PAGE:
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Govt to decide on truce extension with Ulfa today

The term of the suspension of military operations against the ULFA expires on Wednesday.

india Updated: Sep 20, 2006 13:22 IST

New Delhi is to take a decision on Wednesday on extending the more than month-long suspension of military operations against the outlawed United Liberation Front of Asom (ULFA).

An Indian home ministry official said National Security Adviser MK Narayanan would meet senior officials in New Delhi on Wednesday to discuss the fragile peace in Assam and pleas by ULFA representatives to extend the truce by another month.

The term of the suspension of military operations against the ULFA expires on Wednesday.

"The meeting will be crucial as it would decide whether or not to further extend the suspension of anti-insurgency offensives against the ULFA," the home ministry official said over phone from New Delhi.

The central government had on August 13 announced a 10-day suspension of Army operations against the ULFA. This was later extended in two phases until Wednesday. The ULFA, too, reciprocated the government's 'goodwill gesture' by announcing cessation of hostilities for an indefinite period.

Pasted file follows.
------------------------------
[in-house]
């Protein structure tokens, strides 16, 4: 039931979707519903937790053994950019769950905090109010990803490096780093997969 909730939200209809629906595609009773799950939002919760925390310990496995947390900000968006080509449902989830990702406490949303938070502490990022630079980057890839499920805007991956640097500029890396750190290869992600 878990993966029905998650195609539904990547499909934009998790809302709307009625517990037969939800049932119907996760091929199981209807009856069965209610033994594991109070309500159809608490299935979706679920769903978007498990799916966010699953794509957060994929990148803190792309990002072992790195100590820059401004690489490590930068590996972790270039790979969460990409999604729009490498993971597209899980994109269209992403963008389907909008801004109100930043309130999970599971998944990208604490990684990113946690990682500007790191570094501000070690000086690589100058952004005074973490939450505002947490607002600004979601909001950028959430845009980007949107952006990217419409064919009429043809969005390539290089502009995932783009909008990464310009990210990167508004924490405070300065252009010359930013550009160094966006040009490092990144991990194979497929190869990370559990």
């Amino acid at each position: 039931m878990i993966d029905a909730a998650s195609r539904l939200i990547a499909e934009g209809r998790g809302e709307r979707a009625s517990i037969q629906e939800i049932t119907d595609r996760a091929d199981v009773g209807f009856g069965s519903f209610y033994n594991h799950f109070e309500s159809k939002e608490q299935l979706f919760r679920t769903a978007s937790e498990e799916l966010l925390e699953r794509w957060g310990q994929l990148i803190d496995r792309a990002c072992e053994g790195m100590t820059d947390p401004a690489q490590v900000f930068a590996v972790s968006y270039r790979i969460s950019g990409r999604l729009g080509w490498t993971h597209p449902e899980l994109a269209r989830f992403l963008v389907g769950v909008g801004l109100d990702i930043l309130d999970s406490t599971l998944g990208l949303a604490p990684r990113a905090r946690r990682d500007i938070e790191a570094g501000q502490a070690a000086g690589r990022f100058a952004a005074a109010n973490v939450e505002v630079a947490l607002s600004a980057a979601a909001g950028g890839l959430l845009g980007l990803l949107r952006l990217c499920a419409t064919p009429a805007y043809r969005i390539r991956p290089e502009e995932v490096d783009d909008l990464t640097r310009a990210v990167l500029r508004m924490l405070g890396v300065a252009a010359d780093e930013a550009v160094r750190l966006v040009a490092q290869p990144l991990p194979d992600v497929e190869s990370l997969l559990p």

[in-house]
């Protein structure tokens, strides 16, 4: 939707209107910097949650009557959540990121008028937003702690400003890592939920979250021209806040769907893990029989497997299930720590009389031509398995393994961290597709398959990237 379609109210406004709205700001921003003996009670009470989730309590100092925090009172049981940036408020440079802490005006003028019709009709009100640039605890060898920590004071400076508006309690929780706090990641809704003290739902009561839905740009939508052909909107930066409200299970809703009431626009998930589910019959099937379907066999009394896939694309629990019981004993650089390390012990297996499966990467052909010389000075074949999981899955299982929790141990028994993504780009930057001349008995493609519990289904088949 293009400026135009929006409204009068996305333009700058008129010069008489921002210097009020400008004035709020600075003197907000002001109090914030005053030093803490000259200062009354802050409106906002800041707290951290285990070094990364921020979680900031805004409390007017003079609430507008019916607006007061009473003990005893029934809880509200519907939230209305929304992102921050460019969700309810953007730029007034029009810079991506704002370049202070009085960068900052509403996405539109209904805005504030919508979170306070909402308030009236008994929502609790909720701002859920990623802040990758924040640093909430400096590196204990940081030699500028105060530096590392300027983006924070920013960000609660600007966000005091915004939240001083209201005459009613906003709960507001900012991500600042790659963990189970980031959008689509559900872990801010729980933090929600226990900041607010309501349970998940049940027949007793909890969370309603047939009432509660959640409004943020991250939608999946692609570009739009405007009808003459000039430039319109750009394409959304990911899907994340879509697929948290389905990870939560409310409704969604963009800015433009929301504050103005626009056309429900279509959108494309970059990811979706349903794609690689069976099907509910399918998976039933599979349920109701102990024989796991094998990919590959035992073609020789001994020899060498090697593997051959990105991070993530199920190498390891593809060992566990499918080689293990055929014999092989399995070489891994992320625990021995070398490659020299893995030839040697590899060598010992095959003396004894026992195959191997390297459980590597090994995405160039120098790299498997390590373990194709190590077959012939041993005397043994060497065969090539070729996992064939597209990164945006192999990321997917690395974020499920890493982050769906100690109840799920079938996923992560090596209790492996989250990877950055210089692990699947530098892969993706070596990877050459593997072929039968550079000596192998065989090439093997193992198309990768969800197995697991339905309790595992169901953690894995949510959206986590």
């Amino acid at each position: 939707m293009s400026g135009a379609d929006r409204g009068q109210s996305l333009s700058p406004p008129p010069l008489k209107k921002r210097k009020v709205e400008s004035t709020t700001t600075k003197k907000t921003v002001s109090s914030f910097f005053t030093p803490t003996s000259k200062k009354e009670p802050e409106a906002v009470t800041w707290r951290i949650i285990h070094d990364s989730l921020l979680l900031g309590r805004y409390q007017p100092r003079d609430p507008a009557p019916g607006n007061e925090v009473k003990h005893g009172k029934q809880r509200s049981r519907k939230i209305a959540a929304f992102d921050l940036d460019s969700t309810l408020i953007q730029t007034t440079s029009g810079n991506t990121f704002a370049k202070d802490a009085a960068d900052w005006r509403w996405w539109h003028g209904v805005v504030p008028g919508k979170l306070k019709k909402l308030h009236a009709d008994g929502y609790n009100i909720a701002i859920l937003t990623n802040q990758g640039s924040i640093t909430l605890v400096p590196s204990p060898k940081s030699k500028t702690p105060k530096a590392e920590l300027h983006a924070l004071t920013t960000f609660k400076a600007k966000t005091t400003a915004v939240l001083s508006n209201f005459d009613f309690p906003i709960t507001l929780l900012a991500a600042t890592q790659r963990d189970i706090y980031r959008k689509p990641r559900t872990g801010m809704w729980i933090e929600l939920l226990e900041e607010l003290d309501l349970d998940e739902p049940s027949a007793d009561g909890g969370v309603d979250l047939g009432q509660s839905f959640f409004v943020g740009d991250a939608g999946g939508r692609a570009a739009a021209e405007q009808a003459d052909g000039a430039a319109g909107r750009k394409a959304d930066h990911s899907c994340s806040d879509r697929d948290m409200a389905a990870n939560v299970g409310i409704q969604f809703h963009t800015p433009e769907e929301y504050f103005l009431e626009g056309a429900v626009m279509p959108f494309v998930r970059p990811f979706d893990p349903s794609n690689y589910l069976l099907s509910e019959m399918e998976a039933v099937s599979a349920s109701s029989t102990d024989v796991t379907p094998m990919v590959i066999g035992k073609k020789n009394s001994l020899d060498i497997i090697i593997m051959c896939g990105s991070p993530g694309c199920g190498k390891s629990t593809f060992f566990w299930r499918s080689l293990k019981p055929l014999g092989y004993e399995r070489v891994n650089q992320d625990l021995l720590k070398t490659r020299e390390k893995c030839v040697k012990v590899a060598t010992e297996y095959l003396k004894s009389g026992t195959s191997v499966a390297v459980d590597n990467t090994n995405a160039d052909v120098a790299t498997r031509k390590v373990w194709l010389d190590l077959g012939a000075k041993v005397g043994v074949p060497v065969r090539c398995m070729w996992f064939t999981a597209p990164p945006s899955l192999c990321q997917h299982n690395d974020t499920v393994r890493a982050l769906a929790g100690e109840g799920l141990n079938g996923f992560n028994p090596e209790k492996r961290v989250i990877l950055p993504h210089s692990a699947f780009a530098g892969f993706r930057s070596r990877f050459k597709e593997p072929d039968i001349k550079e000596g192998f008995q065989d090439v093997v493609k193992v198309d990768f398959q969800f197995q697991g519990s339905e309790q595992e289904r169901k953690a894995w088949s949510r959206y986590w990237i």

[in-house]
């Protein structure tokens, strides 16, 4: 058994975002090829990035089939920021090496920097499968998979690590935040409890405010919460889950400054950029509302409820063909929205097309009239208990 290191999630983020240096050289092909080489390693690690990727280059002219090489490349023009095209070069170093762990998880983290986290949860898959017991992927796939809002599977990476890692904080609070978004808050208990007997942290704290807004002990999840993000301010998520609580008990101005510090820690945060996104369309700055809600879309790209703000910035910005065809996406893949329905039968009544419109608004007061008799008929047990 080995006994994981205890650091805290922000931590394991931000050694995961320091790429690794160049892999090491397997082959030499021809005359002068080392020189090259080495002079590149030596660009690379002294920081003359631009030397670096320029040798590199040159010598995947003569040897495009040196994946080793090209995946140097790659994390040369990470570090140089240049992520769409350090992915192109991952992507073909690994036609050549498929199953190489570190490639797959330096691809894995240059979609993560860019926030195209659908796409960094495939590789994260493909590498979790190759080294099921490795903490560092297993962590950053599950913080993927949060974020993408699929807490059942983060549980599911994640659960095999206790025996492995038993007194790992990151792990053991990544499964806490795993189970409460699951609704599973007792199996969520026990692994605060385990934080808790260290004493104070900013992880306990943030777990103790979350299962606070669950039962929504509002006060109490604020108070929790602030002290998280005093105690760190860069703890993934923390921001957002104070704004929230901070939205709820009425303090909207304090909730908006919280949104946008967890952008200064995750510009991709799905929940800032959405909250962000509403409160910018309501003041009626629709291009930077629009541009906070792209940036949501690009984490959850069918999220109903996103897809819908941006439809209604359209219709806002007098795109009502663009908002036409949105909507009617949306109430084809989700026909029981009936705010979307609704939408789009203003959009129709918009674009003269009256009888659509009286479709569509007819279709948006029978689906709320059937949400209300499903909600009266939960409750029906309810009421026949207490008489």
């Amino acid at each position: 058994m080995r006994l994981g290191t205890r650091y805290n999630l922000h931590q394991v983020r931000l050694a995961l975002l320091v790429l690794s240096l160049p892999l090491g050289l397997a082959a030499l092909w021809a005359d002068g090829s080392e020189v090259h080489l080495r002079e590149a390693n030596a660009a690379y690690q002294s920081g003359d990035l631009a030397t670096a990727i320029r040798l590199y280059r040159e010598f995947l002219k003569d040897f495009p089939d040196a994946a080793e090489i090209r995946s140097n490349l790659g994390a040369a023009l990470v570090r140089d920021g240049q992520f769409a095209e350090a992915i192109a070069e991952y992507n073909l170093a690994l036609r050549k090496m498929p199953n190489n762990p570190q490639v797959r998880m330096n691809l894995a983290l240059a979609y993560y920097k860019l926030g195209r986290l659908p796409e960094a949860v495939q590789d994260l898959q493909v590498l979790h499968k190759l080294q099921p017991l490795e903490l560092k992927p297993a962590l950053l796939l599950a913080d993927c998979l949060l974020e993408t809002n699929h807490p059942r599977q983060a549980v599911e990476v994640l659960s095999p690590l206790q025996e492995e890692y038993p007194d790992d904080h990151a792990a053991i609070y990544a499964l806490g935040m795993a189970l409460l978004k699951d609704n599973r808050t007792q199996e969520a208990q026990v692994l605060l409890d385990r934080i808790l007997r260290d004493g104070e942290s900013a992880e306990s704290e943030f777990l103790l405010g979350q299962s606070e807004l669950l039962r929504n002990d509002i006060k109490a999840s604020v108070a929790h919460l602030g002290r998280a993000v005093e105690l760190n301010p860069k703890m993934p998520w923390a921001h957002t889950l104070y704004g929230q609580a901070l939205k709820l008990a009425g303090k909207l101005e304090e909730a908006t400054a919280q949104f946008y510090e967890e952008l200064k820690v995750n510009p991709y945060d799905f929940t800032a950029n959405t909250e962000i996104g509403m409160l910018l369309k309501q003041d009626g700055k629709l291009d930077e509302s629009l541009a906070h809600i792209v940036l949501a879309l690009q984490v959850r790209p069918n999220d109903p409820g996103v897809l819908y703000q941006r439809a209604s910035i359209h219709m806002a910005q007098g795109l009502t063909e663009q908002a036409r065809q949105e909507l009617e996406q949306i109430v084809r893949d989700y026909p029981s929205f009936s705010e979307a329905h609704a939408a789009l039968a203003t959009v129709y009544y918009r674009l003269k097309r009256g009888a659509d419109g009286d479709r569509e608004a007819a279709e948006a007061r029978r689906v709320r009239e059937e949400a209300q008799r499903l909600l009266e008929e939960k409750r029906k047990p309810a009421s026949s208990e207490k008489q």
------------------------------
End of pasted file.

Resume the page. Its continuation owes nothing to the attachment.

Holding of direct peace talks between the ULFA leadership and government peace negotiators have been deadlocked with New Delhi seeking a formal letter from the outfit stating that it was ready for direct talks, name the outfit's negotiating team members, and specify timeframe for the dialogue.

The main issue now blocking the start of formal face-to-face talks between the ULFA and Indian government negotiators is the rebels' demand for release of five of their jailed leaders.

The ULFA maintains that the outfit was not in a position to take a decision and write a letter to the government without their five central committee leaders, who are currently in jail, and are hence insisting on their release.

"We have formally requested the government to extend the truce by one more month," Indira Goswami, noted Assamese writer sought by the ULFA to mediate for talks, told.

Goswami is the leader of an 11-member team of civil society members — collectively called the People's Consultative Group — nominated by the ULFA in September last year to begin exploratory talks with the government.

She said the deadlock could be resolved only if Prime Minister Manmohan Singh intervenes.

"Now all hopes are on the prime minister's personal intervention to break the deadlock over holding peace talks with the ULFA."

First Published: Sep 20, 2006 12:55 IST